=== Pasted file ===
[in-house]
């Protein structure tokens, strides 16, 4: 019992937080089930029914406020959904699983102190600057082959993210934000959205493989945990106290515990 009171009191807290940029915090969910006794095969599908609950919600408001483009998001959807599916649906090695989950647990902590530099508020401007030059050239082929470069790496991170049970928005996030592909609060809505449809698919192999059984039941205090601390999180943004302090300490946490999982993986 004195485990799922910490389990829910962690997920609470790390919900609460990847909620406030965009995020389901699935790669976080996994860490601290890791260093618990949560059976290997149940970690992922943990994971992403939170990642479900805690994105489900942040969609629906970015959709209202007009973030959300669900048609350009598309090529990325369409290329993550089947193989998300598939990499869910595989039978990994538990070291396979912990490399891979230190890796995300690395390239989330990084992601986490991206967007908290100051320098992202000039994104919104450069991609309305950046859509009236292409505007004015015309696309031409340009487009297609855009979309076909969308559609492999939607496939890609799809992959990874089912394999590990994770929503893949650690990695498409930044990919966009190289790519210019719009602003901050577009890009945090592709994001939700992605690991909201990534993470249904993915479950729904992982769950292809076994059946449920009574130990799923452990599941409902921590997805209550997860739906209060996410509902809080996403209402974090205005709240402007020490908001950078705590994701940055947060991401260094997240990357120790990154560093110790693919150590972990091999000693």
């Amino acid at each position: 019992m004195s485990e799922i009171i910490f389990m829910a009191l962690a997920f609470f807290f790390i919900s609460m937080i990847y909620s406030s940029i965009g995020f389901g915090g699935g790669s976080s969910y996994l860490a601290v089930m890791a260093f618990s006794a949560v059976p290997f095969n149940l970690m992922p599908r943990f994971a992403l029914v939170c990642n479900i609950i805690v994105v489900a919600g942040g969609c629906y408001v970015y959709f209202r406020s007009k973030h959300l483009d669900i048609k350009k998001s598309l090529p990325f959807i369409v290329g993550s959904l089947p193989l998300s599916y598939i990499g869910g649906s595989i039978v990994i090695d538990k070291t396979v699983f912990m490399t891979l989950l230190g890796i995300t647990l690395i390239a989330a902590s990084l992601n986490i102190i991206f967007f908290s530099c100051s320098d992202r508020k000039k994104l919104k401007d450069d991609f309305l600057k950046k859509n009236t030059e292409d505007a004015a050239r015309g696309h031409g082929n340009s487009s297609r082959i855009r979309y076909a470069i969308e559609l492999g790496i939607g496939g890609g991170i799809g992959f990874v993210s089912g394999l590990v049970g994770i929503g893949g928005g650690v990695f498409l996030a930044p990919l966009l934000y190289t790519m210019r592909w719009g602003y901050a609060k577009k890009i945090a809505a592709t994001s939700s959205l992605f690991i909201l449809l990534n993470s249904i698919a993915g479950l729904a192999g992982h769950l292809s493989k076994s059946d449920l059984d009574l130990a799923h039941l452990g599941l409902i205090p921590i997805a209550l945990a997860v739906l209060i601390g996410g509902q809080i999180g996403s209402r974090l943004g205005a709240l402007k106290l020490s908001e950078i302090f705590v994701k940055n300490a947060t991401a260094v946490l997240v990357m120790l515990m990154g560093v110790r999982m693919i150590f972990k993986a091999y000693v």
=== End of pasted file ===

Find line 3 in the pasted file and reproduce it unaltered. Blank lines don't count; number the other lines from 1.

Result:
């Amino acid at each position: 019992m004195s485990e799922i009171i910490f389990m829910a009191l962690a997920f609470f807290f790390i919900s609460m937080i990847y909620s406030s940029i965009g995020f389901g915090g699935g790669s976080s969910y996994l860490a601290v089930m890791a260093f618990s006794a949560v059976p290997f095969n149940l970690m992922p599908r943990f994971a992403l029914v939170c990642n479900i609950i805690v994105v489900a919600g942040g969609c629906y408001v970015y959709f209202r406020s007009k973030h959300l483009d669900i048609k350009k998001s598309l090529p990325f959807i369409v290329g993550s959904l089947p193989l998300s599916y598939i990499g869910g649906s595989i039978v990994i090695d538990k070291t396979v699983f912990m490399t891979l989950l230190g890796i995300t647990l690395i390239a989330a902590s990084l992601n986490i102190i991206f967007f908290s530099c100051s320098d992202r508020k000039k994104l919104k401007d450069d991609f309305l600057k950046k859509n009236t030059e292409d505007a004015a050239r015309g696309h031409g082929n340009s487009s297609r082959i855009r979309y076909a470069i969308e559609l492999g790496i939607g496939g890609g991170i799809g992959f990874v993210s089912g394999l590990v049970g994770i929503g893949g928005g650690v990695f498409l996030a930044p990919l966009l934000y190289t790519m210019r592909w719009g602003y901050a609060k577009k890009i945090a809505a592709t994001s939700s959205l992605f690991i909201l449809l990534n993470s249904i698919a993915g479950l729904a192999g992982h769950l292809s493989k076994s059946d449920l059984d009574l130990a799923h039941l452990g599941l409902i205090p921590i997805a209550l945990a997860v739906l209060i601390g996410g509902q809080i999180g996403s209402r974090l943004g205005a709240l402007k106290l020490s908001e950078i302090f705590v994701k940055n300490a947060t991401a260094v946490l997240v990357m120790l515990m990154g560093v110790r999982m693919i150590f972990k993986a091999y000693v």